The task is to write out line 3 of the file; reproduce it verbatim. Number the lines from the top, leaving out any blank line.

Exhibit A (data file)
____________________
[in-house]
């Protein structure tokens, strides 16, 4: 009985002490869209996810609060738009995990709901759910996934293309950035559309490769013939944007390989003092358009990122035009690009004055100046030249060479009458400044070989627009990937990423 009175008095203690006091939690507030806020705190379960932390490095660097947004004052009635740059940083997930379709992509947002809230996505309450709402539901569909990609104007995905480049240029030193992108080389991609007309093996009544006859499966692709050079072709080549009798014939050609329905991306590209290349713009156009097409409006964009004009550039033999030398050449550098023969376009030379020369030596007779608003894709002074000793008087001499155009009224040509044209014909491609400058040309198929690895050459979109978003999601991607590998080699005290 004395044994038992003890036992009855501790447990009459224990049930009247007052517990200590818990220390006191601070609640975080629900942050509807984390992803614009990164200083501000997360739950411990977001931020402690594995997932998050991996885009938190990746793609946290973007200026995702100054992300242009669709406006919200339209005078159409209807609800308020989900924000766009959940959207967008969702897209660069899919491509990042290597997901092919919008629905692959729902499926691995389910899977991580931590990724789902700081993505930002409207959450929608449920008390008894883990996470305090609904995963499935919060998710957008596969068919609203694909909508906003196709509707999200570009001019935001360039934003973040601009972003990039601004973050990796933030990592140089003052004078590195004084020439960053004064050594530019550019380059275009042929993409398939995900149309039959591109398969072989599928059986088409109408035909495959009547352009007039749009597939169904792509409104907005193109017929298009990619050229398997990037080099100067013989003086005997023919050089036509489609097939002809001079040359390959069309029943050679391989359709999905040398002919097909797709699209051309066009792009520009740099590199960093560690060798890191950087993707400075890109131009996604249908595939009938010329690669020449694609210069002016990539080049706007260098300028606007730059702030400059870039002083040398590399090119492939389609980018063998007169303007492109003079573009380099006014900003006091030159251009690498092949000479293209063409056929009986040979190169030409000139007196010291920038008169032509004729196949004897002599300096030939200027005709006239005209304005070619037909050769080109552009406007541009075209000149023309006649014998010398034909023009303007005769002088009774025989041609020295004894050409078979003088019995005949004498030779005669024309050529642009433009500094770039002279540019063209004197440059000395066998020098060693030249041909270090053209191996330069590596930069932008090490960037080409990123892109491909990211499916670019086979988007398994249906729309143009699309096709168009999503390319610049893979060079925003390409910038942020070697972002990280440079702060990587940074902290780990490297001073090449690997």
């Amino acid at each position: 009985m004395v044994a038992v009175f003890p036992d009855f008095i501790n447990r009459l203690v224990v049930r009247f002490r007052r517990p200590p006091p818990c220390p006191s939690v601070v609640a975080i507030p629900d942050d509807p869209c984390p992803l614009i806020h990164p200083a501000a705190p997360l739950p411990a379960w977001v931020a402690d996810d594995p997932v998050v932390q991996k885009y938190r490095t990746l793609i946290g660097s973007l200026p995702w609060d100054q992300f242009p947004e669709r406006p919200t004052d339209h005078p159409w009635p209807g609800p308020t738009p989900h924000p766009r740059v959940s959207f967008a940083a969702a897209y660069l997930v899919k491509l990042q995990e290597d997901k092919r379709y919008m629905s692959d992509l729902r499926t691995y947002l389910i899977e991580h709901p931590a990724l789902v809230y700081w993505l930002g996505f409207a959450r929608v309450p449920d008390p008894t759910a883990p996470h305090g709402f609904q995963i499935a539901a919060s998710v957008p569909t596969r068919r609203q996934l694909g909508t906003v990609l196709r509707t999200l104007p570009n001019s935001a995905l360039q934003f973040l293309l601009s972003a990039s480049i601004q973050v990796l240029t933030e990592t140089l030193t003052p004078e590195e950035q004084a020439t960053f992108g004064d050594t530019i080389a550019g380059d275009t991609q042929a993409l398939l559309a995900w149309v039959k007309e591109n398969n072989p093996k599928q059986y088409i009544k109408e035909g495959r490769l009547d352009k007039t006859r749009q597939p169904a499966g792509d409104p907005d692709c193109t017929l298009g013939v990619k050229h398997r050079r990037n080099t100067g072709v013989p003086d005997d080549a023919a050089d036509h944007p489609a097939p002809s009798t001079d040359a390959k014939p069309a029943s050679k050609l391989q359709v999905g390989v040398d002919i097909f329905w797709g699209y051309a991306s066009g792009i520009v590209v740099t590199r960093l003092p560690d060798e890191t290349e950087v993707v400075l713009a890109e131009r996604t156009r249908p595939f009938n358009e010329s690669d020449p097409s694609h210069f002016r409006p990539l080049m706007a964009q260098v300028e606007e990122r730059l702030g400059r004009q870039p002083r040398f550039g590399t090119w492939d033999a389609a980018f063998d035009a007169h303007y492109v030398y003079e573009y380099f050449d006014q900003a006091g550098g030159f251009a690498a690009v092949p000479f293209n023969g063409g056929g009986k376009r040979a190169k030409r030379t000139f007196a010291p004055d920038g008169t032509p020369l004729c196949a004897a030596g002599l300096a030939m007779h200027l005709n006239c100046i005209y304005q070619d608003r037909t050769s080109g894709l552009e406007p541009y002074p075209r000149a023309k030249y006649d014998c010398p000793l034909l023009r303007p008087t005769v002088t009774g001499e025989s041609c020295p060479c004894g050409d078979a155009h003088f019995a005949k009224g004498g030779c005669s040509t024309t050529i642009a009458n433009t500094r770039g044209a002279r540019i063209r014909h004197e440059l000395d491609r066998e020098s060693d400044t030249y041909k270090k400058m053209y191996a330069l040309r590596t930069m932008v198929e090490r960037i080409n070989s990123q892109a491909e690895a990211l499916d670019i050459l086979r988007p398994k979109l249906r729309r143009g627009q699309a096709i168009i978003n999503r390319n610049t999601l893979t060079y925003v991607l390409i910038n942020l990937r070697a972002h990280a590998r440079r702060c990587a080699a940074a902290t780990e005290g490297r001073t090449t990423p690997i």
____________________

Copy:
């Amino acid at each position: 009985m004395v044994a038992v009175f003890p036992d009855f008095i501790n447990r009459l203690v224990v049930r009247f002490r007052r517990p200590p006091p818990c220390p006191s939690v601070v609640a975080i507030p629900d942050d509807p869209c984390p992803l614009i806020h990164p200083a501000a705190p997360l739950p411990a379960w977001v931020a402690d996810d594995p997932v998050v932390q991996k885009y938190r490095t990746l793609i946290g660097s973007l200026p995702w609060d100054q992300f242009p947004e669709r406006p919200t004052d339209h005078p159409w009635p209807g609800p308020t738009p989900h924000p766009r740059v959940s959207f967008a940083a969702a897209y660069l997930v899919k491509l990042q995990e290597d997901k092919r379709y919008m629905s692959d992509l729902r499926t691995y947002l389910i899977e991580h709901p931590a990724l789902v809230y700081w993505l930002g996505f409207a959450r929608v309450p449920d008390p008894t759910a883990p996470h305090g709402f609904q995963i499935a539901a919060s998710v957008p569909t596969r068919r609203q996934l694909g909508t906003v990609l196709r509707t999200l104007p570009n001019s935001a995905l360039q934003f973040l293309l601009s972003a990039s480049i601004q973050v990796l240029t933030e990592t140089l030193t003052p004078e590195e950035q004084a020439t960053f992108g004064d050594t530019i080389a550019g380059d275009t991609q042929a993409l398939l559309a995900w149309v039959k007309e591109n398969n072989p093996k599928q059986y088409i009544k109408e035909g495959r490769l009547d352009k007039t006859r749009q597939p169904a499966g792509d409104p907005d692709c193109t017929l298009g013939v990619k050229h398997r050079r990037n080099t100067g072709v013989p003086d005997d080549a023919a050089d036509h944007p489609a097939p002809s009798t001079d040359a390959k014939p069309a029943s050679k050609l391989q359709v999905g390989v040398d002919i097909f329905w797709g699209y051309a991306s066009g792009i520009v590209v740099t590199r960093l003092p560690d060798e890191t290349e950087v993707v400075l713009a890109e131009r996604t156009r249908p595939f009938n358009e010329s690669d020449p097409s694609h210069f002016r409006p990539l080049m706007a964009q260098v300028e606007e990122r730059l702030g400059r004009q870039p002083r040398f550039g590399t090119w492939d033999a389609a980018f063998d035009a007169h303007y492109v030398y003079e573009y380099f050449d006014q900003a006091g550098g030159f251009a690498a690009v092949p000479f293209n023969g063409g056929g009986k376009r040979a190169k030409r030379t000139f007196a010291p004055d920038g008169t032509p020369l004729c196949a004897a030596g002599l300096a030939m007779h200027l005709n006239c100046i005209y304005q070619d608003r037909t050769s080109g894709l552009e406007p541009y002074p075209r000149a023309k030249y006649d014998c010398p000793l034909l023009r303007p008087t005769v002088t009774g001499e025989s041609c020295p060479c004894g050409d078979a155009h003088f019995a005949k009224g004498g030779c005669s040509t024309t050529i642009a009458n433009t500094r770039g044209a002279r540019i063209r014909h004197e440059l000395d491609r066998e020098s060693d400044t030249y041909k270090k400058m053209y191996a330069l040309r590596t930069m932008v198929e090490r960037i080409n070989s990123q892109a491909e690895a990211l499916d670019i050459l086979r988007p398994k979109l249906r729309r143009g627009q699309a096709i168009i978003n999503r390319n610049t999601l893979t060079y925003v991607l390409i910038n942020l990937r070697a972002h990280a590998r440079r702060c990587a080699a940074a902290t780990e005290g490297r001073t090449t990423p690997i």